4. I wish you many more boring days in the future. May you spend all your days giving boring lectures on preventing forest fires, car accidents and accidental dismemberments, and may everyone listen.

  5. Emergency services providers have the worst kind of cognitive dissonance there can be, because we don't WANT people to get hurt - and if we are active, it means people have been hurt, but by golly, we LOVE the action.

    and it truly IS strange to have a shift with dead silence.

  6. Are you quite sure, that it wasn't some kind of reverse "Sleeping Beauty" effect, everyone outside your workplace just falling asleep for a whole 24 hours while nothing inside the hosital perimeter was affected?
    Or something like you sometimes see in the movies, where the main character(s) walks through a frozen-in-time image, butterflies standing mid-air, playing kids stuck in mid-movement etc?
    Or maybe everyone was abducted by aliens for a whole day and returned to earth just when you were done with your shift?

    Because that is so much more likely than just nothing bad happening in an entire metropolitan area for a whole day.

  7. Doc!

    24 hours with nothing to do!! That's got to be enough time to write at least a few dozen blog posts! When do we see them?

    Nice to hear that there are at least occasional days when people can avoid needing to be put back together!


  8. I work in the ER department and a few months ago, we had almost an entire week of the "impossible" you just described. Barely any wait time throughout the day and we cleared most people out by 3 a.m. Such rare moments are sure hard to come by and it is something we learn to treasure - especially when all the hospitals in town have been overcrowded for the past few weeks.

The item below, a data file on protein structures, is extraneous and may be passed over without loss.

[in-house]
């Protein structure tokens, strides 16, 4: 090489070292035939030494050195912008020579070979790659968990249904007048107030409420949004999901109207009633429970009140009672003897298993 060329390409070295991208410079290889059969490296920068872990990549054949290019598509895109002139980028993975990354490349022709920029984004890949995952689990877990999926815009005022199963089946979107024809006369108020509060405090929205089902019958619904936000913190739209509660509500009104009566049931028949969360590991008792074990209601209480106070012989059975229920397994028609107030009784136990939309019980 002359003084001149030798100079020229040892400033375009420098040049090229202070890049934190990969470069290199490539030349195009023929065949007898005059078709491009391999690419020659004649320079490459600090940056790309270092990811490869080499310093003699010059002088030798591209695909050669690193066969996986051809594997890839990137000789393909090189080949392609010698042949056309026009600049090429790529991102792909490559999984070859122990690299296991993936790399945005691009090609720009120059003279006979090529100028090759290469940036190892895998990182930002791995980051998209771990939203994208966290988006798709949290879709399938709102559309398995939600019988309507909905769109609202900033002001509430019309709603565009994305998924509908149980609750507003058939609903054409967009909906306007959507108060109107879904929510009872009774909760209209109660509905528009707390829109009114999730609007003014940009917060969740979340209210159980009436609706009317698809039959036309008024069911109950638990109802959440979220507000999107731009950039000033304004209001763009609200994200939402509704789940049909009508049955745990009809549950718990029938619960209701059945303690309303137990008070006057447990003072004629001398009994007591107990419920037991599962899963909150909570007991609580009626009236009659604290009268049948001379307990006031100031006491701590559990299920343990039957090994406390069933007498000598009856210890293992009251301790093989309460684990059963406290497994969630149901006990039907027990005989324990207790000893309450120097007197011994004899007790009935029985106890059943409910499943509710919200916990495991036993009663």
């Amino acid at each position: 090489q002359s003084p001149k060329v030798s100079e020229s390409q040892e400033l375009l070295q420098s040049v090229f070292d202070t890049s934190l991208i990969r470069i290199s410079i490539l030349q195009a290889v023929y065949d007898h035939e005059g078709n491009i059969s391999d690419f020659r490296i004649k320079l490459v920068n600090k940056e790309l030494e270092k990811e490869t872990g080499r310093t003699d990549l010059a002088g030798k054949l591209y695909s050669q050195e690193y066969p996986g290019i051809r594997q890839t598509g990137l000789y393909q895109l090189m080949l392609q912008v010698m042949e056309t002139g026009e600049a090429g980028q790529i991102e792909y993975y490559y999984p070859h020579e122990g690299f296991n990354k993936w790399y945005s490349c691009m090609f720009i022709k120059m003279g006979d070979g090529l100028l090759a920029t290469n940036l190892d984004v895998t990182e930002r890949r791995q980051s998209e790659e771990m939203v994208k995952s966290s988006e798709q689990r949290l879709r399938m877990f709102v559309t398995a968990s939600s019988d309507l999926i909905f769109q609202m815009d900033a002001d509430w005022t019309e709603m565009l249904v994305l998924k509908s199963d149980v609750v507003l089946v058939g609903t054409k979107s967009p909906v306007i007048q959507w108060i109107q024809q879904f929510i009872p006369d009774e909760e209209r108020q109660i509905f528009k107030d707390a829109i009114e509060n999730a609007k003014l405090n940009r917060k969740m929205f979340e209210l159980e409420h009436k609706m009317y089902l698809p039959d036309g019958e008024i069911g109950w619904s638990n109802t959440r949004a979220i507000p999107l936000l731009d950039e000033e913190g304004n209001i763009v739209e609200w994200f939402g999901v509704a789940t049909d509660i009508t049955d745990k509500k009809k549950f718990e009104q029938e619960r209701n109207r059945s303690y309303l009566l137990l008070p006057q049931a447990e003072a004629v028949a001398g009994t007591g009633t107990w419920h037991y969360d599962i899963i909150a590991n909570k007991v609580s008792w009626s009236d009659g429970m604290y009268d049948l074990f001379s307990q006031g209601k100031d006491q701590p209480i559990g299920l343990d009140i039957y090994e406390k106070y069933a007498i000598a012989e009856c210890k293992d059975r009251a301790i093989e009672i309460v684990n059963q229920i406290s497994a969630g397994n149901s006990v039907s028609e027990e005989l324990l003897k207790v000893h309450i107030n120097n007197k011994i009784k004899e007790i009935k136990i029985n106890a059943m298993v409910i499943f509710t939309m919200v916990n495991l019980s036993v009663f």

9. I had to call 911 for my 90 year old mother who had some kind of unknown pain/pressure around her chest/thoracic area and who looked awful. This was in the middle of a funeral that almost had the pastor interrupt a eulogist for instituting an altar call in a Lutheran Church. I followed the ambulance to the hospital and it was filled to the gills. Every room in the ER was filled, every bed outside the rooms were filled, the halls had chairs filled with people with procedure masks on and the ER main waiting room was doubled up. At least the auxiliary had bins of free snacks and juice for the waiting people. I told my mom it was more beneficial to have her go by ambulance than sit for 10 hours out front. As it was they did a chest Xray and blood worked. 3 EKGs and they talked to her cardiologist who said it was strange she'd have something like this since her echo on the 3rd was near perfect. After 6 hours we were discharged and told to see her cardiologist. The dx was a Vagus Syndrome.
    I asked the nurse how long they have been slammed and he said since Thanksgiving. I was hesitant about doing the ER but I was also scared as I am her daughter.
    During our vigil we had a DNR in the room behind us who was dropped from a board and care facility and she was in her last hours, there were 2 flu cases who had iso tags on the doors, which were shut. A person came in on an ambulance run having active CPR being done, at least 5 Torrance cops, all in all it was a very informative afternoon. GET THE FLU SHOTS, GET THE PNEUMONIA SHOTS, GET THE MMR VACS HERE IN CA! DON'T GO TO DISNEYLAND WITHOUT BEING VACCINATED.

    1. right, news about that (the outbreak, that is) is spreading even faster than the outbreak itself.

  10. Hell, Michigan freezes over just about every winter.

  11. I just found your blog recently and started at most recent and have been working my way backwards. So, over 2 years later and I have to say, you were wrong about the Cubs too! Go Cubs Go! :)

  12. Oooh, Anonymous beat me to it by three months!